The David K. Lewis lecture is a biennial lecture in honor of a man who has been called one of the twentieth century’s most important philosophers, having made major contributions to a wide range of philosophical disciplines – from the philosophy of language, philosophy of mathematics and philosophy of science through decision theory, epistemology, meta-ethics and aesthetics – with perhaps his most significant contributions advancing the study of metaphysics and philosophy of mind. Lewis was a legendary teacher, an influential and prolific writer (of letters as well as papers and books) and a treasured member of the Department of Philosophy faculty from 1970 until his sudden death in 2001.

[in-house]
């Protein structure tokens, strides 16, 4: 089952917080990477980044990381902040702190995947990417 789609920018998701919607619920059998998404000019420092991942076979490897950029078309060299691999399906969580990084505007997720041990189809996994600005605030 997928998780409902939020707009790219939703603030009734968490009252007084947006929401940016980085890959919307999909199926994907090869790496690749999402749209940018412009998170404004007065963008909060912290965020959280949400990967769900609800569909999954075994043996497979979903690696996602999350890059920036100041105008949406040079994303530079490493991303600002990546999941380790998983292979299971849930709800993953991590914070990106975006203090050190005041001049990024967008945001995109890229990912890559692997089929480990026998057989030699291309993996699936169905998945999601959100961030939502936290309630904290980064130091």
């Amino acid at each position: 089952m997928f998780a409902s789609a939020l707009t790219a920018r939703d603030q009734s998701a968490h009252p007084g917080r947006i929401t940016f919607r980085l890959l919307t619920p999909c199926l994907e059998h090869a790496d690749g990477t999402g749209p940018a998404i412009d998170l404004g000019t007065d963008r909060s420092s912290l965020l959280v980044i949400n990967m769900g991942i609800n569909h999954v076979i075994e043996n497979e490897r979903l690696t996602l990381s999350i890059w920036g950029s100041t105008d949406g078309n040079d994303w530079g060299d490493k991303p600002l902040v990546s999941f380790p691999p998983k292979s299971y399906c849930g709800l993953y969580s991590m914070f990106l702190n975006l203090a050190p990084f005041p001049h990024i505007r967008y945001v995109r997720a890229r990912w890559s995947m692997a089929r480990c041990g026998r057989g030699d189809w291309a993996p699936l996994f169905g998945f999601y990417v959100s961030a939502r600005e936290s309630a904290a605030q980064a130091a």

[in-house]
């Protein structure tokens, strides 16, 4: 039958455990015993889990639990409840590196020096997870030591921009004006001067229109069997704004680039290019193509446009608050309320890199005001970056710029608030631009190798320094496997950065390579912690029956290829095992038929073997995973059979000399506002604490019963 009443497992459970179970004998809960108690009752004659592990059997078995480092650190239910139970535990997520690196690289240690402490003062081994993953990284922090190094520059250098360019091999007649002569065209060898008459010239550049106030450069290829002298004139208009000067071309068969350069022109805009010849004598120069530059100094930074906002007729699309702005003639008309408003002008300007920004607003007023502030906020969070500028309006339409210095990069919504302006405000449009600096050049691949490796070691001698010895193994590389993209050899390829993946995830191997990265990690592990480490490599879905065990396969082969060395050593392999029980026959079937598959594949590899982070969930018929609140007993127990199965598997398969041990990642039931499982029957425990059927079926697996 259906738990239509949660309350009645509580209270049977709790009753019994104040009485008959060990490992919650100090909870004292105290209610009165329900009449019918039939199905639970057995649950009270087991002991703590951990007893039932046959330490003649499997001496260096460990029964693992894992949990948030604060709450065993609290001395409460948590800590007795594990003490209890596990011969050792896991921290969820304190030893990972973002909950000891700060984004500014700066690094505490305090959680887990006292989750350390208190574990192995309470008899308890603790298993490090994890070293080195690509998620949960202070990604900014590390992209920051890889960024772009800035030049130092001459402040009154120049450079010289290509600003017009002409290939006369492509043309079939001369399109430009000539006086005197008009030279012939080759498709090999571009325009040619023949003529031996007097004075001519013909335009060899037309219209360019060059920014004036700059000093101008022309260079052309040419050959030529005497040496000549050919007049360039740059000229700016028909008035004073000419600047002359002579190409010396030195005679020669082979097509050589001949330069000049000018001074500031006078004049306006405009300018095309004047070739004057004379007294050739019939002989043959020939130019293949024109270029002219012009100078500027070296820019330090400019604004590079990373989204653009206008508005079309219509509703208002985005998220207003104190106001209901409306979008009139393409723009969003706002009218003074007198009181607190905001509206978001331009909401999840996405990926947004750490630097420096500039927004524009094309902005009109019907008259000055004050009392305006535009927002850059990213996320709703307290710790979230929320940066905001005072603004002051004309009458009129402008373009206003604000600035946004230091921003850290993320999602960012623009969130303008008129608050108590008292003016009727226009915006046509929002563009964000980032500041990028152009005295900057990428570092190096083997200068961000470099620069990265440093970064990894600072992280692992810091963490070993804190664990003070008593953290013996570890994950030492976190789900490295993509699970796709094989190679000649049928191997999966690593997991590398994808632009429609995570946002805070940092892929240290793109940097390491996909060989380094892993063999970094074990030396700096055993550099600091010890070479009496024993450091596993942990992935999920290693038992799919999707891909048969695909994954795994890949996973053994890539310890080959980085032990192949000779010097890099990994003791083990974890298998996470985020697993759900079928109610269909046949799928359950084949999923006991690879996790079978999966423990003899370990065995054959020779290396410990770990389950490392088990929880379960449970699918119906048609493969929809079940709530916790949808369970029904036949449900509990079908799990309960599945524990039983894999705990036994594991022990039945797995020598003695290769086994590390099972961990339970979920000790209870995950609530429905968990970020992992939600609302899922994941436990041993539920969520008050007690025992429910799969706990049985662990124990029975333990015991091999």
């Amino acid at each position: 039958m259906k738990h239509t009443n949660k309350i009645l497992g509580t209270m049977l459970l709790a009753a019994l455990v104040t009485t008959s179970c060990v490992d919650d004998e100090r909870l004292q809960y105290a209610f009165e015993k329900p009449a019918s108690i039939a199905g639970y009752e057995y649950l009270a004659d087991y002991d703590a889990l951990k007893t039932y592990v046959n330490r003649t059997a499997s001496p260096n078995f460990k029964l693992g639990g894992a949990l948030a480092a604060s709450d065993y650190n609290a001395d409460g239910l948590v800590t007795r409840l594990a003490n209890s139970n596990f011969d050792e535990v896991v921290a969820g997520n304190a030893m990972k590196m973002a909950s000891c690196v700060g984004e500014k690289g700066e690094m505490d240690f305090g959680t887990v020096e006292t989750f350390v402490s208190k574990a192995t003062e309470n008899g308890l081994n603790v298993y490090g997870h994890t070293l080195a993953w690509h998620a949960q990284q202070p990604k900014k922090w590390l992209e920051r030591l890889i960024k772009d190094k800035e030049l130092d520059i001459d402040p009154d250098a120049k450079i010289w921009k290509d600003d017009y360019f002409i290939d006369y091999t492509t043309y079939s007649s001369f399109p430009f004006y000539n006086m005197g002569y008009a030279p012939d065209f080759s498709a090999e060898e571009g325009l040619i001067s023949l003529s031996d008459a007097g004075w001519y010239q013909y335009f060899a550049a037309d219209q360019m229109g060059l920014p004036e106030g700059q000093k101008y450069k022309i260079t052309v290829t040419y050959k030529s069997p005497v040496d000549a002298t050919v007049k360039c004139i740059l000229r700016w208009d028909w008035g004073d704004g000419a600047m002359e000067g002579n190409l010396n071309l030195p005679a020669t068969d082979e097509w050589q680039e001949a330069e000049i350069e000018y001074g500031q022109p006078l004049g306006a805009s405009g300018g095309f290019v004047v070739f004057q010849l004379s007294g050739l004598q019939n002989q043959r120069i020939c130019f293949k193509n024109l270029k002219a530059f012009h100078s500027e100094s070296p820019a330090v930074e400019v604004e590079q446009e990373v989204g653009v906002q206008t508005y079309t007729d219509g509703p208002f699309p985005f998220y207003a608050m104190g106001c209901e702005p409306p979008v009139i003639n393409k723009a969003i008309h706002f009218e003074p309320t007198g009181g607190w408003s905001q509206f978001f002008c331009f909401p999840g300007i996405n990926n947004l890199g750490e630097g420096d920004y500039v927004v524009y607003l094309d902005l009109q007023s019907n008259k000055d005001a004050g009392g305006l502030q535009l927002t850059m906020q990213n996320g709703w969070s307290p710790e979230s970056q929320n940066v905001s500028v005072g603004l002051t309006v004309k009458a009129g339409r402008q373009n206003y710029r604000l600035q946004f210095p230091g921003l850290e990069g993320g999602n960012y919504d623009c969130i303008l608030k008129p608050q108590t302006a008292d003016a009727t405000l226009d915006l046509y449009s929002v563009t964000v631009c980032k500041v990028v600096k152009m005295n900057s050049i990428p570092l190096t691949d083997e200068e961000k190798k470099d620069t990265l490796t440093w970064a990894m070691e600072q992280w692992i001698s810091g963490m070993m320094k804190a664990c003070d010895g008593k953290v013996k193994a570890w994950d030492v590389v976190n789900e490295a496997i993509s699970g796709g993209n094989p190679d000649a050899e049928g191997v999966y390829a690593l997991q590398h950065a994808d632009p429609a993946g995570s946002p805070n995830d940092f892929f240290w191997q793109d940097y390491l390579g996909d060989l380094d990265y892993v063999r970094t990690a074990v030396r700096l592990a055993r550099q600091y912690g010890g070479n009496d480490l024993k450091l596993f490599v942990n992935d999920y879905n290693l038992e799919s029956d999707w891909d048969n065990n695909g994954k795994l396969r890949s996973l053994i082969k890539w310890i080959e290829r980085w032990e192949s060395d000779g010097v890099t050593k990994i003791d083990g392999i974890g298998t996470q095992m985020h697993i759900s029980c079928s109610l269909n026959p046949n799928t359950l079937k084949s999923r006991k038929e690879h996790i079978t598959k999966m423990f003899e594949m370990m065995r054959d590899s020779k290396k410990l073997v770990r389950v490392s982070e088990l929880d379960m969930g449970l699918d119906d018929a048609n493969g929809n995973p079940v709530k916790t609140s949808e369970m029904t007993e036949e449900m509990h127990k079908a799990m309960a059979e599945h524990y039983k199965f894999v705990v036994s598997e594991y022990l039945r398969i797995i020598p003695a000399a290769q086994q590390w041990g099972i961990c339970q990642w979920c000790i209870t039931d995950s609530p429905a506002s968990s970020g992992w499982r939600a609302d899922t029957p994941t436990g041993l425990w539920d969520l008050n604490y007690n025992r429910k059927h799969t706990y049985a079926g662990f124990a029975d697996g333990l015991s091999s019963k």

The first Lewis Lecture was presented in 2006 by David’s colleague and friend Frank Jackson, from The Australian National University. His wife and life partner Steffi Lewis, a dear friend of the department who occasionally collaborated with David and began editing his correspondence and papers after his death, often presented a pre-lecture on David’s work to graduate students.
Upcoming David Lewis Lectures
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Past David Lewis Lectures
2020 - Robert Merrihew Adams (Yale): "Things There Are That Don't exist"
2019 - David Chalmers (NYU): "Structuralism and Skepticism"
2017 - Angelika Kratzer (UMass-Amherst): "Epistemic models: Are there any?"
2014 - Brian Skyrms (UC-Irvine): "Emergence of Meaningful Signals"
2013 - Phillip Bricker (UMass-Amherst): "Composition as a Kind of Identity"
2011 - Ned Hall (Harvard): "Physical and Metaphysical Modality"
2008 - Kit Fine (NYU): "The Possibility of Vagueness"
2006 - Frank Jackson (ANU): "A Priori Biconditionals and Metaphysics"